Natural history collections are a library of physical and biological data that scientists and scholars use to better understand our world. At the Connecticut State Museum of Natural History (CSMNH), collections are important educational tools that help us share research and scholarship with students and the public.
We divide our total holdings into two types of collections: (1) Natural History Collections and (2) Cultural Collections (including works of traditional arts and crafts and archaeological artifacts). The CSMNH stewards and curates items from our diverse collections for research, education, and outreach activities, furthering our mission to promote engagement, transformation, and discovery among Connecticut audiences.
The breadth and depth of taxonomic, geographic, and temporal coverage of our specimens is impressive, representing the diversity of life found in the state of Connecticut, and beyond.
Natural History Collections
The CSMNH Natural History Collections comprise over 6,000 objects ranging from fossils, minerals, shells, taxidermy mammals and birds, glass-encased butterflies and moths (Denton mounts), and the “Pope Mastodon”—unearthed in 1913, it is one of the largest and most complete mastodon skeletons (Mammut americanum) discovered in New England and the oldest discovered mastodon in the northeast USA!
The CSMNH Cultural Collections contain a diversity of items from cultures around the world, though most of our material culture is from Connecticut. In fact, the CSMNH is the largest repository of Connecticut archaeology. Temporally, our cultural collections cover over 1 million years of human history. Within the CSMNH, the Office of State Archaeology (OSA) conserves and curates archeological materials excavated under Cultural Resource Management (CRM) projects that have been conducted throughout the state over the past 50 years.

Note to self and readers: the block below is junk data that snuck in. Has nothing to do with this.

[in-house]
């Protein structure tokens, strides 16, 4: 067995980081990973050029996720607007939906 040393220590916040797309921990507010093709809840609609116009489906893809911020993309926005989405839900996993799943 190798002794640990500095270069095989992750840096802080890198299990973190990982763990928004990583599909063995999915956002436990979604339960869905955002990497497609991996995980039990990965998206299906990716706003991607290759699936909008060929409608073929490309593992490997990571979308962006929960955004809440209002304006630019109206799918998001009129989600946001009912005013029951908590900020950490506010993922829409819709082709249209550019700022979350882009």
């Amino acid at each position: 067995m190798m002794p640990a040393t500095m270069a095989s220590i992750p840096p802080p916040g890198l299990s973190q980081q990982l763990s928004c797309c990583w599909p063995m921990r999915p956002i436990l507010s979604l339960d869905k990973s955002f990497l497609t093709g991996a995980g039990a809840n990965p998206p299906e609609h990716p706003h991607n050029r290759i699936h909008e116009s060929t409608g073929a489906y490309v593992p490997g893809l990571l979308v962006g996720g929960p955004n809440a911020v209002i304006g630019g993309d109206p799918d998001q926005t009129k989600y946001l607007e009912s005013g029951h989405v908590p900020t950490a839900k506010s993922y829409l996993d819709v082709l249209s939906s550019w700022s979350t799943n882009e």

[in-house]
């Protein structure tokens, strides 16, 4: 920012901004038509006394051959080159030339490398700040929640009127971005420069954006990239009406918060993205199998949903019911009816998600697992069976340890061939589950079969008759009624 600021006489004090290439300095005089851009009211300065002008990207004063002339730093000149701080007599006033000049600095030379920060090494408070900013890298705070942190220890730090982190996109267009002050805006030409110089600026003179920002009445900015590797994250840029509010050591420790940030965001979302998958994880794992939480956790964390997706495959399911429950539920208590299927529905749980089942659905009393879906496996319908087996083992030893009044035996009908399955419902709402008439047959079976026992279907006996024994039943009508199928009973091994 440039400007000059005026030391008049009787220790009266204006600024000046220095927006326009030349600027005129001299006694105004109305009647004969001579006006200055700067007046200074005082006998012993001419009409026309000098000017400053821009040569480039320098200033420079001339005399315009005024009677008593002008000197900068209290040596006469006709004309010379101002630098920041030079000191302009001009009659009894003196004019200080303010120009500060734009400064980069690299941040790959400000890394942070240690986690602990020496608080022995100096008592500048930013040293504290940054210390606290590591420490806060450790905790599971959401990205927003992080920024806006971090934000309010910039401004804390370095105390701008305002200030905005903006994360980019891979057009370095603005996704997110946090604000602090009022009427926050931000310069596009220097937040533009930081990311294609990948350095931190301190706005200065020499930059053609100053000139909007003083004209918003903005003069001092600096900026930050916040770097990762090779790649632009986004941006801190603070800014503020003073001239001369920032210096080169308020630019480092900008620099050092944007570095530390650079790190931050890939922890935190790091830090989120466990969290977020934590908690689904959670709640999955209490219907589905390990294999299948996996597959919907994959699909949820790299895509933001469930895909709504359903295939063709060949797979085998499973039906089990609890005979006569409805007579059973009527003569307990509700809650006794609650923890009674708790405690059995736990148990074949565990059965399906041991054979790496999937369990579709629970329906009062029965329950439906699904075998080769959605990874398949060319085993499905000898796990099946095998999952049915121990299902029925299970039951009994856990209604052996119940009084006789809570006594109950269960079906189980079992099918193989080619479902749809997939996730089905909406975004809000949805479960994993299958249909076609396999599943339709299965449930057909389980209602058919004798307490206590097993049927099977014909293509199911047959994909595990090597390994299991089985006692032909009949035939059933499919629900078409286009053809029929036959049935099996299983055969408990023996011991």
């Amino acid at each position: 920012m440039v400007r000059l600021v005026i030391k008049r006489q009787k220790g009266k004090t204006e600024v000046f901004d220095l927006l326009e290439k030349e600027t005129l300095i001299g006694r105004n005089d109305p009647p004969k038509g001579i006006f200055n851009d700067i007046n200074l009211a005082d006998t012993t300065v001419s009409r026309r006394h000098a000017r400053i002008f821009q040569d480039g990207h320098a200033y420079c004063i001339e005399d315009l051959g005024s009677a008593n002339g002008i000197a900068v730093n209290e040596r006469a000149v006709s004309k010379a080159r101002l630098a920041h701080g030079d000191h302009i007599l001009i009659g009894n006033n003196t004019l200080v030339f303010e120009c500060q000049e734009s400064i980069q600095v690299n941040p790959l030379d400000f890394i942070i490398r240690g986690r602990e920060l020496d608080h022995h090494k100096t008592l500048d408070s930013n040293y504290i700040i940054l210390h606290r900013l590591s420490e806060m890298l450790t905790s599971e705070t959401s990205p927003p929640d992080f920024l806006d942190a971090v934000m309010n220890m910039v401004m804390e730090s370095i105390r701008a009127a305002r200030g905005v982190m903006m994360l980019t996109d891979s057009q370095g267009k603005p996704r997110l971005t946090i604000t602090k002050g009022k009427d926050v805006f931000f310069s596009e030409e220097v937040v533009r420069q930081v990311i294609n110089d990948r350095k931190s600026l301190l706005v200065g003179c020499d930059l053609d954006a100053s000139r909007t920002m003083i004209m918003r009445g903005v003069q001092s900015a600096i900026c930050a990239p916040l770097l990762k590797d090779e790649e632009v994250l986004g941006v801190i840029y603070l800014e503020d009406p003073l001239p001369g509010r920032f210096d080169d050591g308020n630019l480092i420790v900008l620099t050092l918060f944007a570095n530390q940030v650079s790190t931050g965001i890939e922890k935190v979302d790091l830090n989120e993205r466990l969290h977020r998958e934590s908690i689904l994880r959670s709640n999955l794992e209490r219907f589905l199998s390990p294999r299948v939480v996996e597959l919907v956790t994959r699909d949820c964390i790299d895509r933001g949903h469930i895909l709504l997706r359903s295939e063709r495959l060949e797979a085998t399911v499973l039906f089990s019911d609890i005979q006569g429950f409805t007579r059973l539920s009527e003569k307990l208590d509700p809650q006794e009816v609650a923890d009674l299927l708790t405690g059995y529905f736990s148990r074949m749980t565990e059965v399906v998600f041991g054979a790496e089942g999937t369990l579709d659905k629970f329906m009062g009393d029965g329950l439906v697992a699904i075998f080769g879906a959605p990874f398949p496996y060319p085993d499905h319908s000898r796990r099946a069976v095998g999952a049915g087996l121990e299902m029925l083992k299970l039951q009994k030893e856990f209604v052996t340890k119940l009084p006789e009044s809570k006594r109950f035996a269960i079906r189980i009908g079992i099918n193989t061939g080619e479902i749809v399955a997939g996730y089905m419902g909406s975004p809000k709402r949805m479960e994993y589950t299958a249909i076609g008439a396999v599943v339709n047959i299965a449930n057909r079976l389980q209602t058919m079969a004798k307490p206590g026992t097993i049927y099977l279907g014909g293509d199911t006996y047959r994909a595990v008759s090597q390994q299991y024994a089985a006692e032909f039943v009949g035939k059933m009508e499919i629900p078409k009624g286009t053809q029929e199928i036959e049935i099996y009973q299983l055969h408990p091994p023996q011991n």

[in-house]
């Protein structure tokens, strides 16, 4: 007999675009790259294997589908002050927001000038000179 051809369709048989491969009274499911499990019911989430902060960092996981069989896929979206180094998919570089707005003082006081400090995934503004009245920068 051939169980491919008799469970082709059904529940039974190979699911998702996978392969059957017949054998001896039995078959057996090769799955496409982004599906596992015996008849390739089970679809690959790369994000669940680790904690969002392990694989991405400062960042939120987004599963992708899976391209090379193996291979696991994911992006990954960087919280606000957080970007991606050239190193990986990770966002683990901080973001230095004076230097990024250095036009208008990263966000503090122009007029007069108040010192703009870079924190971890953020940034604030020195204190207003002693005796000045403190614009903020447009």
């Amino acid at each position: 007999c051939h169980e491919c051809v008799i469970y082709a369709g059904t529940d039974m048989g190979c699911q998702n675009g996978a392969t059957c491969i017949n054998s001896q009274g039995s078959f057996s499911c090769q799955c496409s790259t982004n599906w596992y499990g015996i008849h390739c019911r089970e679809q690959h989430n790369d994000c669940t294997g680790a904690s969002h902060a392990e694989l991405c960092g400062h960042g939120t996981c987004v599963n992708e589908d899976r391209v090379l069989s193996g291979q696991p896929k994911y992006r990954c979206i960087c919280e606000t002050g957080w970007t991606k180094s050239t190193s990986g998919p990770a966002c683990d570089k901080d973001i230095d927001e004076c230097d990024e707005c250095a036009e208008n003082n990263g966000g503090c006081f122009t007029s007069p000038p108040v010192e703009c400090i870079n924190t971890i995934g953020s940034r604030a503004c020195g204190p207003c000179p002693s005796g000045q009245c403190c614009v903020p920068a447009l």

Examples of our Cultural Collections include: Native American artifacts and cultural belongings from Connecticut (Norris Bull Collection), Old World stone tool technology (Thomas Lentz Collection) and Native American arts and crafts (Hugh M. Hamill Sr. Collection).
We not only preserve the physical integrity of our collections, but we also ensure that information is organized and easily accessible by the people of Connecticut for use in research, scholarship, education, and outreach. Several collections are available to view online via the Connecticut Digital Archive (CTDA). Stay tuned as we continue to make new collections and their information publicly available in an upcoming dynamic database.